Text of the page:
The longstanding risk that true democratization will lead to takeover by radical Islamists remains real; our ideals do not require us to commit suicide in this manner.
The Muslim-American vote appeared to endorse the Democratic Party narrative. By 2004 the numbers had flipped. Polls showed that 76% of their vote went to Kerry and 7% to Bush. “‘For American Muslims, there has been a sea change in political alignment and outlook since 9/11,'” said Zahid H. Bukhari, director of Georgetown University’s Project MAPS, a long-term research project on American Muslims, which commissioned Zogby International to conduct the recent poll.”
There was a referendum on the issue of bringing democracy to the Middle East and Democrats appear to have won. Today it is commonplace to hear in progressive circles that ‘it would have been better to leave Iraq under Saddam’. Saddam, far from being the symbol of an evil old despot, has today become for the Left emblematic of the halcyon days when happy natives lived under their accustomed shackles. Even today the Obama administration apparently thinks the Syrians would be better off under Assad than anyone else. The only credible contenders for power in the region were thugs.
Perhaps acting on this belief Obama reopened the US embassy to Syria. Hillary declared Assad a reformer. When the Opthalmologist of Damascus disabused them of these expectations the president still refused to treat with anyone who remotely reeked of liberal democracy. In a 2014 interview with Thomas Friedman of the New York Times, explaining his reluctance to back a rebel side, president Obama made his feelings clear:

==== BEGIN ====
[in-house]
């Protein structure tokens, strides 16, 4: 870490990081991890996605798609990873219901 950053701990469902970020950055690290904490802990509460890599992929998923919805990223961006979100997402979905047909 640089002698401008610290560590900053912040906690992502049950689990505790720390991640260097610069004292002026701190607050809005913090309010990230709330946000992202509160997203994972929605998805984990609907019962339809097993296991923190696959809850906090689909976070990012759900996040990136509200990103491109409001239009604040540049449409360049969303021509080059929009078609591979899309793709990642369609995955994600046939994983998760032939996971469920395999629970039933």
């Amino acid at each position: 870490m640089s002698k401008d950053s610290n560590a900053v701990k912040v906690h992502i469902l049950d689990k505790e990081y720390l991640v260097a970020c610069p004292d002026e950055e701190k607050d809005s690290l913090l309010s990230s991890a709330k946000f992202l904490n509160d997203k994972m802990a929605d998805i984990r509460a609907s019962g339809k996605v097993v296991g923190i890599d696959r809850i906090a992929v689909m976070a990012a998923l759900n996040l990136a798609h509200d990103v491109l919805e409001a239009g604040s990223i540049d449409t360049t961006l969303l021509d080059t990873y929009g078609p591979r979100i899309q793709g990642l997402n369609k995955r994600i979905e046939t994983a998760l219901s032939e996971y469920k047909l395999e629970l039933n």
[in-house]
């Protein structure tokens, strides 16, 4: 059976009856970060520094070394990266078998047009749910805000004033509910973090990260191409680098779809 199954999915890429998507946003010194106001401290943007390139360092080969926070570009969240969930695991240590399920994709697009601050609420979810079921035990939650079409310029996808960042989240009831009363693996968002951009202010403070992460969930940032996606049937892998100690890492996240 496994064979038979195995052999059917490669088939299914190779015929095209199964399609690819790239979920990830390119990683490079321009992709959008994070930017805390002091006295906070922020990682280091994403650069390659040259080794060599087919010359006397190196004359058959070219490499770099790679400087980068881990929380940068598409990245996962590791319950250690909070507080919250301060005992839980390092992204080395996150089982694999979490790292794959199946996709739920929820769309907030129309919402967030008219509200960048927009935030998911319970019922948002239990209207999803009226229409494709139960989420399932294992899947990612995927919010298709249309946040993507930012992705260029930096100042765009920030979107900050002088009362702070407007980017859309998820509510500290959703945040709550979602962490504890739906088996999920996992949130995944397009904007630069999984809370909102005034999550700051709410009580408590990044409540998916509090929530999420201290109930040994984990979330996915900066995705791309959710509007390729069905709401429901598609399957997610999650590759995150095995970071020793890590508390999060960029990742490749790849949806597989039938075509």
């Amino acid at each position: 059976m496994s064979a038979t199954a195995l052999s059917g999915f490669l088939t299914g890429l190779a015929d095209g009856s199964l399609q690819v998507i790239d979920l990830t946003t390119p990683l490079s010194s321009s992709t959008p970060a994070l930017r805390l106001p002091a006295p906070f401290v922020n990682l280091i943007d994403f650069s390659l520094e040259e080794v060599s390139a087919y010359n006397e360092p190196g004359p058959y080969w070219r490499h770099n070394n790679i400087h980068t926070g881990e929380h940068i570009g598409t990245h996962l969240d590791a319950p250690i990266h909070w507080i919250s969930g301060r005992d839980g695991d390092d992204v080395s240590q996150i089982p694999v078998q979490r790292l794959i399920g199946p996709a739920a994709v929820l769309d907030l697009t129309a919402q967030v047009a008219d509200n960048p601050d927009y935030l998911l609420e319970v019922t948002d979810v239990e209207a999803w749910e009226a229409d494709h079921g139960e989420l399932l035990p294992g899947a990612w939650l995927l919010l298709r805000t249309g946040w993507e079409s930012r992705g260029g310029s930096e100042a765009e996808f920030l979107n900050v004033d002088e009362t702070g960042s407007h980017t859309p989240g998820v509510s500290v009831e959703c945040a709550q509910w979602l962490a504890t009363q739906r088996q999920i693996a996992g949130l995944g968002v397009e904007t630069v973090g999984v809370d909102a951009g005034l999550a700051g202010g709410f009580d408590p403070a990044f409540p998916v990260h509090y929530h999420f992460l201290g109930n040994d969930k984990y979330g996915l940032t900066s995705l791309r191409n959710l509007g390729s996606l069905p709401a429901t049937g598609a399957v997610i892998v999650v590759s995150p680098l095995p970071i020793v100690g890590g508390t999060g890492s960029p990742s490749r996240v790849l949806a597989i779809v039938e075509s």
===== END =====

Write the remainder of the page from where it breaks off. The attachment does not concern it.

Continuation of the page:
It’s always been a fantasy, this idea that we could provide some light arms or even more sophisticated arms to what was essentially an opposition made up of former doctors, farmers, pharmacists, and so forth, that that they were going to be able to battle a well-armed state, but also a well-armed state backed by Russia, backed by Iran, a battle hardened Hezbollah. That was never in the cards.
The fact that “former doctors, farmers, pharmacists, and so forth … [vs] a battle hardened Hezbllah” represented an absurd situation for Muslims while the historic fight between the Founding Fathers vs the British Army symbolized the natural progression of freedom raised no sense of irony in the media precisely because the idea that “they” were so different from “us” had been so thoroughly accepted — on a split level.
Perhaps one of the biggest ironies in the brouhaha over Ben Carson’s statements that a Muslim is unfit to be president of the United States unless he renounced sharia is how little different it is from the notion that Muslims can never accept democracy in the Middle East. Those who are rending their garments in indignation over Mister Ben Carson’s blasphemous words might want to ask themselves if they also think that Iraqis would be better off under Saddam and the Syrians best left under Assad.
Even though Ben Carson’s words may be legally incorrect (and certainly non-PC) his support among voters has risen probably because they sense, although they cannot articulate, the hypocrisy in the whole setup. They know Carson is on to something. David Weigel of the Washington Post makes an attempt to explain why Mister Ben Carson has suddenly become popular:
On Monday, former neurosurgeon Ben Carson was bailed out of the controversy over his views of Islam by an unexpected ally. Nihad Awad, executive director of the Council on American-Islamic Relations, called a news conference to “ask Mr. Ben Carson to withdraw from the presidential race.”